The Scarecrow, Narnia, and Jesus of Nazareth

Raul Montero Gilete

Abstract


This article presents the Scarecrow Literature as a sub-genre of Fantasy literature, which was born in Anglo-Saxon countries in the 20th century. In it, a variety of traditions, cultures and religions are intertwined. They have several common characteristics: they embody and update Christianity’s values, they employ fantastical clothing and use imagination as a tool. In this sub-genre, children make a journey from our world to a secondary world, as happens with the Pevensie children and other young characters in Narnia. And depending upon the historical moment in which the writer in question places their work, the setting is generally rural and is steeped in pagan tradition. It is here where the children perform some heroic mission. When the adventure concludes, the young heroes return to their primary world, while maintaining their anonymity, and as a reward for their work obtain the warmth of family or community.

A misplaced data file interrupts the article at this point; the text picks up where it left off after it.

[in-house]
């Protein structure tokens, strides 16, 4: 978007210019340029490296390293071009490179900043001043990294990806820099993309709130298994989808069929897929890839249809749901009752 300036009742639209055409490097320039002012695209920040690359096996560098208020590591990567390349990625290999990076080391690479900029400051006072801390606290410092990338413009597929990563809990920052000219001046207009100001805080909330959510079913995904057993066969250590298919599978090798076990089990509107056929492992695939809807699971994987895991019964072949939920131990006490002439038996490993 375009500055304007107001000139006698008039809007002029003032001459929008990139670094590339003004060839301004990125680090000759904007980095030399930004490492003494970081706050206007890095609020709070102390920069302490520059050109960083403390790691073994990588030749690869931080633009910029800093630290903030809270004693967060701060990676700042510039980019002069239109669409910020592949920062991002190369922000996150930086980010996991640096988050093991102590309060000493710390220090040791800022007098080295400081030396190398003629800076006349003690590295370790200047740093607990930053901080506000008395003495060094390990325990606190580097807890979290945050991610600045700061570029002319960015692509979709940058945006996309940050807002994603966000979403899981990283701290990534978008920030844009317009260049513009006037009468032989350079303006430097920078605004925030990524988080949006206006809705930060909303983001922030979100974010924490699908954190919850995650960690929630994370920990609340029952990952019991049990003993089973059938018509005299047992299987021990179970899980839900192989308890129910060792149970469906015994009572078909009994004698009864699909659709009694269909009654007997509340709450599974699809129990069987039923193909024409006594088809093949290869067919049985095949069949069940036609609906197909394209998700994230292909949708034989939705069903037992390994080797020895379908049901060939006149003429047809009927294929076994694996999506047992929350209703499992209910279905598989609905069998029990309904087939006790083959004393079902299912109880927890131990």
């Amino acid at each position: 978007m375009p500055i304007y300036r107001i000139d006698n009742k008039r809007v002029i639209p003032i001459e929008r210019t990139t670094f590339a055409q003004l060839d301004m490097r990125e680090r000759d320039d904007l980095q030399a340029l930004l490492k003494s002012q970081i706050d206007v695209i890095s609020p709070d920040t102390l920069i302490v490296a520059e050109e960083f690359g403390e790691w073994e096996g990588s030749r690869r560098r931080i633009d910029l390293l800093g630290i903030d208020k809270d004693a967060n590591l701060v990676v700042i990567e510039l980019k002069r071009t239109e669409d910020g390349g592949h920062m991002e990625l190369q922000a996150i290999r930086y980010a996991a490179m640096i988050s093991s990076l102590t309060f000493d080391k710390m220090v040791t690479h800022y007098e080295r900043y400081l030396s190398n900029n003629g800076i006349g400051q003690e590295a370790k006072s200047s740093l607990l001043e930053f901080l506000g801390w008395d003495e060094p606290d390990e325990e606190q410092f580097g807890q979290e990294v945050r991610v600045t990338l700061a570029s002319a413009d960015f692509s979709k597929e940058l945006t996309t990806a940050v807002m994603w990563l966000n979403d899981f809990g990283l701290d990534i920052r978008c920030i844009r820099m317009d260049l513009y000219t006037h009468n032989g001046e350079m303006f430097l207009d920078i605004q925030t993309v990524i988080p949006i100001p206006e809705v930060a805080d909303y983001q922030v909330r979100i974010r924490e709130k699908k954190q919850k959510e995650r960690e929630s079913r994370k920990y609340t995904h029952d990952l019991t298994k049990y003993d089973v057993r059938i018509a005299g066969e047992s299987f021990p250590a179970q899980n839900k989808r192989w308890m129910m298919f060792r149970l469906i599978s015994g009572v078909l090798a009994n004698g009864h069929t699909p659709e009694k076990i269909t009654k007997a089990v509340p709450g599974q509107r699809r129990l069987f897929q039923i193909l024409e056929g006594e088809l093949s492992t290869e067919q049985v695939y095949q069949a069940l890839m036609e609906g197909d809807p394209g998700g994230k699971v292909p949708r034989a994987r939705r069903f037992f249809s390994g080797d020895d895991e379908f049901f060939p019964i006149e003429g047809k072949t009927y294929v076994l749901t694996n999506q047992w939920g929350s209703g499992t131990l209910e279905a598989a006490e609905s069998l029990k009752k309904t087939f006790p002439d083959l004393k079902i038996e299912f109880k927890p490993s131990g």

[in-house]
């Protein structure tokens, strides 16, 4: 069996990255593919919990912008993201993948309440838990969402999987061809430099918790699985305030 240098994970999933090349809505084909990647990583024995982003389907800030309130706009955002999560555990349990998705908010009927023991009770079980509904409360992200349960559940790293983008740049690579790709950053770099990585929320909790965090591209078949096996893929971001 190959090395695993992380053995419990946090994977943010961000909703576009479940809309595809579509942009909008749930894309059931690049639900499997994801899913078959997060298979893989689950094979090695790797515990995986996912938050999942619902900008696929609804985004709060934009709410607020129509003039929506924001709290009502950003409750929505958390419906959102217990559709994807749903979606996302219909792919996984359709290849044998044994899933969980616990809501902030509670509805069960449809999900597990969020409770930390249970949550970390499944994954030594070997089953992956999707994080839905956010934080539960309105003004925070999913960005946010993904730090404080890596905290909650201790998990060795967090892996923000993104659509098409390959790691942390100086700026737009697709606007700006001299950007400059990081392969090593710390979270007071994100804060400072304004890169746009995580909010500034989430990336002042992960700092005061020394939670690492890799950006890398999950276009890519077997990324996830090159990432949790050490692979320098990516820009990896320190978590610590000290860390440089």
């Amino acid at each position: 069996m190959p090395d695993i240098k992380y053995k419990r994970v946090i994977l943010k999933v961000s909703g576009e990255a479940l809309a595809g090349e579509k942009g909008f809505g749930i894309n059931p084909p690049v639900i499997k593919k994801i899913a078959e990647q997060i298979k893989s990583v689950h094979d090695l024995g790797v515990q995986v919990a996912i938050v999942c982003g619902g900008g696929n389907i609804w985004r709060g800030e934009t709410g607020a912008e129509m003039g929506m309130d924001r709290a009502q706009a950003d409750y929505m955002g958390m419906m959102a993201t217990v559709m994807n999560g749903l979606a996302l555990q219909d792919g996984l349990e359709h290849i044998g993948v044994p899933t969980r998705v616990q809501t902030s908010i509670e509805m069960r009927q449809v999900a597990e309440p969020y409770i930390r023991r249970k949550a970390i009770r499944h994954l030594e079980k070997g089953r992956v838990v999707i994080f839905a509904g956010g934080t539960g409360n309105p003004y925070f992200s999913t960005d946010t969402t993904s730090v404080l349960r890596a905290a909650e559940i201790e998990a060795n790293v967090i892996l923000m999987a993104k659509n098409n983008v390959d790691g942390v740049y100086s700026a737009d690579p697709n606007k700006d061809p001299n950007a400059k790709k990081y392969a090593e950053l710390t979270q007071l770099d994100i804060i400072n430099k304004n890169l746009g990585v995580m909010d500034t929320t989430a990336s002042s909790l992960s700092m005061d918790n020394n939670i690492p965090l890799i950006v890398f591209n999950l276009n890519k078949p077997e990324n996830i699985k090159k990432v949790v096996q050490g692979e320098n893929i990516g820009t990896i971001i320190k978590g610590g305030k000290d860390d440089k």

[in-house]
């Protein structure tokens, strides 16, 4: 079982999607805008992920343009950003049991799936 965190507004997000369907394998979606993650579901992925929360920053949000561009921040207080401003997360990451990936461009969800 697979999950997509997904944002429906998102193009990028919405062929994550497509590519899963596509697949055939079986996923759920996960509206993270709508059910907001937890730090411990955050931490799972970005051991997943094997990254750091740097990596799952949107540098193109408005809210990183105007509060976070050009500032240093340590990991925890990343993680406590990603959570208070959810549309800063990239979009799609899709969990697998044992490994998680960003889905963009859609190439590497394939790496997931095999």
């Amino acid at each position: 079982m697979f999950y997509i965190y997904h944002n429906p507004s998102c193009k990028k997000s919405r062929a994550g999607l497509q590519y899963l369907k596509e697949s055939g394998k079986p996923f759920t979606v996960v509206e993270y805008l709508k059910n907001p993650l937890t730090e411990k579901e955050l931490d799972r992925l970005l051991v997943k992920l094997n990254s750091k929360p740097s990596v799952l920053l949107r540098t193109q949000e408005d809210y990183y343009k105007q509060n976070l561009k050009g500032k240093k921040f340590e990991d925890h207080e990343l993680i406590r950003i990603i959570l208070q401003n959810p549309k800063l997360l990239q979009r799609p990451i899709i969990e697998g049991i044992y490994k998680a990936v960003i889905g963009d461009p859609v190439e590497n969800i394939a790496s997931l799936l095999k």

Full Text: PDF DOI: 10.5539/res.v5n2p60

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This work is licensed under a Creative Commons Attribution 3.0 License.

Review of European Studies   ISSN 1918-7173 (Print)   ISSN 1918-7181 (Online)

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